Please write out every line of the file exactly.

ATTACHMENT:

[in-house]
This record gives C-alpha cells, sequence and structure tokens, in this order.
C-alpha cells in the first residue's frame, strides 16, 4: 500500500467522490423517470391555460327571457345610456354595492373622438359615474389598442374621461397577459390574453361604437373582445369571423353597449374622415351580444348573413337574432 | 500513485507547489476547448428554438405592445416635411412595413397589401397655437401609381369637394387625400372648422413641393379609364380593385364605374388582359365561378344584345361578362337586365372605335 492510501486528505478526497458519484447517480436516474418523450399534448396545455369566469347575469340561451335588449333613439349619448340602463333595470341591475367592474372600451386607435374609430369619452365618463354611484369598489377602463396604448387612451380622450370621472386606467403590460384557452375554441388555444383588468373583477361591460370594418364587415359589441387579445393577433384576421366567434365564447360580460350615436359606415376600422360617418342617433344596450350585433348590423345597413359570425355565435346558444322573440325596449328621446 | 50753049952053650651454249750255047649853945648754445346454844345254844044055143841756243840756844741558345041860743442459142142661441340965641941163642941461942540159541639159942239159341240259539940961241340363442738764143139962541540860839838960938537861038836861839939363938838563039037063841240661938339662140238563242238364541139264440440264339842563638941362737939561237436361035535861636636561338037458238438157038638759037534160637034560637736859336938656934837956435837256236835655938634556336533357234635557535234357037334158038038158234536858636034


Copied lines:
[in-house]
This record gives C-alpha cells, sequence and structure tokens, in this order.
C-alpha cells in the first residue's frame, strides 16, 4: 500500500467522490423517470391555460327571457345610456354595492373622438359615474389598442374621461397577459390574453361604437373582445369571423353597449374622415351580444348573413337574432 | 500513485507547489476547448428554438405592445416635411412595413397589401397655437401609381369637394387625400372648422413641393379609364380593385364605374388582359365561378344584345361578362337586365372605335 492510501486528505478526497458519484447517480436516474418523450399534448396545455369566469347575469340561451335588449333613439349619448340602463333595470341591475367592474372600451386607435374609430369619452365618463354611484369598489377602463396604448387612451380622450370621472386606467403590460384557452375554441388555444383588468373583477361591460370594418364587415359589441387579445393577433384576421366567434365564447360580460350615436359606415376600422360617418342617433344596450350585433348590423345597413359570425355565435346558444322573440325596449328621446 | 50753049952053650651454249750255047649853945648754445346454844345254844044055143841756243840756844741558345041860743442459142142661441340965641941163642941461942540159541639159942239159341240259539940961241340363442738764143139962541540860839838960938537861038836861839939363938838563039037063841240661938339662140238563242238364541139264440440264339842563638941362737939561237436361035535861636636561338037458238438157038638759037534160637034560637736859336938656934837956435837256236835655938634556336533357234635557535234357037334158038038158234536858636034